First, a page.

The sense of the panel was that the NIH study will not provide results within a timeframe to address the current indication, nor will it address the concerns expressed by the panel at conditional approval. It was noted that one useful aspect in the NIH study will be whether use of the device increases the dystocia rate.

2. Will the sham arm of the NIH study provide information toward further understanding of the validity of the 30% FSPO2 cutoff value?

Again, the panel thought the timing of the NIH study would not provide timely information on this topic. There was disagreement over whether the 30% cutoff had been sufficiently validated, but there was concern still that the cutoff has not been tied to clinical meaning. One member of the panel stated that it is a disservice to create instrumentation that makes physicians rely on a single number, although he thought that is what sponsors are doing, based on previously reached agreements and understandings with the FDA.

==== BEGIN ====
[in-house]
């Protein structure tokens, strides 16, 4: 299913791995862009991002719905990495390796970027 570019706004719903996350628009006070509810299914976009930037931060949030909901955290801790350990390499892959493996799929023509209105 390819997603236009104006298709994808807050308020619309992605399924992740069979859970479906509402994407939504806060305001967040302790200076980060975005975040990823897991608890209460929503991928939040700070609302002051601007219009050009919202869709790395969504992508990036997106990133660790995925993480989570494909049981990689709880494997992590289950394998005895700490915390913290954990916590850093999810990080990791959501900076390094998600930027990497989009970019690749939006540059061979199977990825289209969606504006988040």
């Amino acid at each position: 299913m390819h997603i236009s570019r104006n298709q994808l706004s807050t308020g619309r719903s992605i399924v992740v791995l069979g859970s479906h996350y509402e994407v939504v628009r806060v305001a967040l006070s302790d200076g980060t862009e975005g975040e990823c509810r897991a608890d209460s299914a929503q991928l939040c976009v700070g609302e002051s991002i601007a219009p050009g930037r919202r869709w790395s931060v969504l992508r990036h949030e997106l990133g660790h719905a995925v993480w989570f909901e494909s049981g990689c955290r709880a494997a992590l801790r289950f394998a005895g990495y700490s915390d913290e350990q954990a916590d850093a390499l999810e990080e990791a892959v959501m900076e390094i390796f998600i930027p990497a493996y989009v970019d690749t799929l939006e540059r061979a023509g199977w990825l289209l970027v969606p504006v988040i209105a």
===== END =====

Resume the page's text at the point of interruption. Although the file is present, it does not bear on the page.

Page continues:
3. Will the labor management protocol employed in the NIH study allow for meaningful interpretation with respect to the management protocol in the approved labeling?

The panel agreed that the NIH study will provide such interpretation, but that it will take time.

Study B—General Use Study

4. Considering the nature of the clinical centers in the NIH study and dystocia study, should the General Use Study target different types of hospital settings to optimize the overall information gained?

The panel recommended looking at hospitals with a high C-section rate and approaching centers formerly in the NIH network with recent data on C-sections. It was also recommended that sponsors collect data on those patients who refuse the device.

5. What would be the appropriate overall timeframe for the conduct of this study? Is there a need for longer-term tracking?

The panel thought that data should be collected for at least one year or longer.